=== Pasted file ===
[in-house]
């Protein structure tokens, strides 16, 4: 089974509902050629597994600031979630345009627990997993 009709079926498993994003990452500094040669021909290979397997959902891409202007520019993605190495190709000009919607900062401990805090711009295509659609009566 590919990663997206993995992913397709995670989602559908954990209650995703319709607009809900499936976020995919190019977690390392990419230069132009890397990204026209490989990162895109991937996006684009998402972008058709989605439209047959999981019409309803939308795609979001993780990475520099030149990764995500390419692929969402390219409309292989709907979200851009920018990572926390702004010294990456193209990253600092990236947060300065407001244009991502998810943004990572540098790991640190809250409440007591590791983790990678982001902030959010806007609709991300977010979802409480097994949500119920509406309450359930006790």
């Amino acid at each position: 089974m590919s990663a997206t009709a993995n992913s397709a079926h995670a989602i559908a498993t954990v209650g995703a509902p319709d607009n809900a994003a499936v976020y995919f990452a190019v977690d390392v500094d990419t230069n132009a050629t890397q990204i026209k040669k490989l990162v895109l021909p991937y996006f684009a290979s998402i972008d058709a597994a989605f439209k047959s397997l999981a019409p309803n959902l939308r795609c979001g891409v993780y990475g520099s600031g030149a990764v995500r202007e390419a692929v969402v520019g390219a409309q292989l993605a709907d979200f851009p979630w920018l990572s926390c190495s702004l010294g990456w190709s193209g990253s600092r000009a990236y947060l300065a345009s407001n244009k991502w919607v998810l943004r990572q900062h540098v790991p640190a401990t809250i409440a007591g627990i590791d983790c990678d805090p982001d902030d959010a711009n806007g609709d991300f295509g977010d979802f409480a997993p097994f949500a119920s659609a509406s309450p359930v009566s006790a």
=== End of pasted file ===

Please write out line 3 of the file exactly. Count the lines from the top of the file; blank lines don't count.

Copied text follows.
């Amino acid at each position: 089974m590919s990663a997206t009709a993995n992913s397709a079926h995670a989602i559908a498993t954990v209650g995703a509902p319709d607009n809900a994003a499936v976020y995919f990452a190019v977690d390392v500094d990419t230069n132009a050629t890397q990204i026209k040669k490989l990162v895109l021909p991937y996006f684009a290979s998402i972008d058709a597994a989605f439209k047959s397997l999981a019409p309803n959902l939308r795609c979001g891409v993780y990475g520099s600031g030149a990764v995500r202007e390419a692929v969402v520019g390219a409309q292989l993605a709907d979200f851009p979630w920018l990572s926390c190495s702004l010294g990456w190709s193209g990253s600092r000009a990236y947060l300065a345009s407001n244009k991502w919607v998810l943004r990572q900062h540098v790991p640190a401990t809250i409440a007591g627990i590791d983790c990678d805090p982001d902030d959010a711009n806007g609709d991300f295509g977010d979802f409480a997993p097994f949500a119920s659609a509406s309450p359930v009566s006790a």